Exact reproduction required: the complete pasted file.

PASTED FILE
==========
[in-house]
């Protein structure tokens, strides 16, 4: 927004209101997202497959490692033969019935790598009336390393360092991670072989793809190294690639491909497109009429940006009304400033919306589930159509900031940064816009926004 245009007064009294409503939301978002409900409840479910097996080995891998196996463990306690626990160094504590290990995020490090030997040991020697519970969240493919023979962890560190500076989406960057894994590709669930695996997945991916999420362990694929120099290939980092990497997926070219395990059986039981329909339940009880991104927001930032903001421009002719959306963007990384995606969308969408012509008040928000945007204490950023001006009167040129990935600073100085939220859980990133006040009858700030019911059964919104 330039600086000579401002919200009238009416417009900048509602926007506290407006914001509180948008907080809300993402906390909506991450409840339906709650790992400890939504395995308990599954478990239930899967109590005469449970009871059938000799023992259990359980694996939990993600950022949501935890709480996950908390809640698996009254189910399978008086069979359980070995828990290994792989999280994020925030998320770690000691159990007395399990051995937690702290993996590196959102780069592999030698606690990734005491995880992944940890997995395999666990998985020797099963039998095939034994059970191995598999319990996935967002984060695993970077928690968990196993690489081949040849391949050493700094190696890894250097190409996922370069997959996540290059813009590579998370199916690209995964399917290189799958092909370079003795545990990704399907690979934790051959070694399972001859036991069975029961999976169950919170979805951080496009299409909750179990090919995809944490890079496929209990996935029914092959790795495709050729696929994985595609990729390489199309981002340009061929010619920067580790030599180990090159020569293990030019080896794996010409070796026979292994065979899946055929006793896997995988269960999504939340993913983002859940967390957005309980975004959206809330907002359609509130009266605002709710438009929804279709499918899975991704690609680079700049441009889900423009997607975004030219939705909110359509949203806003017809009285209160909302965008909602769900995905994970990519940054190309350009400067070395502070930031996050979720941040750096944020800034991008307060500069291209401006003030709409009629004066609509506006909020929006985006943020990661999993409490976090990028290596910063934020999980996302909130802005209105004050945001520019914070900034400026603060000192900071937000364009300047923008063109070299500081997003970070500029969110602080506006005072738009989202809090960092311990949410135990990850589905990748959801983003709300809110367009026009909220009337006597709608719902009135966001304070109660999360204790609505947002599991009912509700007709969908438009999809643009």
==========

[in-house]
């Protein structure tokens, strides 16, 4: 927004209101997202497959490692033969019935790598009336390393360092991670072989793809190294690639491909497109009429940006009304400033919306589930159509900031940064816009926004 245009007064009294409503939301978002409900409840479910097996080995891998196996463990306690626990160094504590290990995020490090030997040991020697519970969240493919023979962890560190500076989406960057894994590709669930695996997945991916999420362990694929120099290939980092990497997926070219395990059986039981329909339940009880991104927001930032903001421009002719959306963007990384995606969308969408012509008040928000945007204490950023001006009167040129990935600073100085939220859980990133006040009858700030019911059964919104 330039600086000579401002919200009238009416417009900048509602926007506290407006914001509180948008907080809300993402906390909506991450409840339906709650790992400890939504395995308990599954478990239930899967109590005469449970009871059938000799023992259990359980694996939990993600950022949501935890709480996950908390809640698996009254189910399978008086069979359980070995828990290994792989999280994020925030998320770690000691159990007395399990051995937690702290993996590196959102780069592999030698606690990734005491995880992944940890997995395999666990998985020797099963039998095939034994059970191995598999319990996935967002984060695993970077928690968990196993690489081949040849391949050493700094190696890894250097190409996922370069997959996540290059813009590579998370199916690209995964399917290189799958092909370079003795545990990704399907690979934790051959070694399972001859036991069975029961999976169950919170979805951080496009299409909750179990090919995809944490890079496929209990996935029914092959790795495709050729696929994985595609990729390489199309981002340009061929010619920067580790030599180990090159020569293990030019080896794996010409070796026979292994065979899946055929006793896997995988269960999504939340993913983002859940967390957005309980975004959206809330907002359609509130009266605002709710438009929804279709499918899975991704690609680079700049441009889900423009997607975004030219939705909110359509949203806003017809009285209160909302965008909602769900995905994970990519940054190309350009400067070395502070930031996050979720941040750096944020800034991008307060500069291209401006003030709409009629004066609509506006909020929006985006943020990661999993409490976090990028290596910063934020999980996302909130802005209105004050945001520019914070900034400026603060000192900071937000364009300047923008063109070299500081997003970070500029969110602080506006005072738009989202809090960092311990949410135990990850589905990748959801983003709300809110367009026009909220009337006597709608719902009135966001304070109660999360204790609505947002599991009912509700007709969908438009999809643009």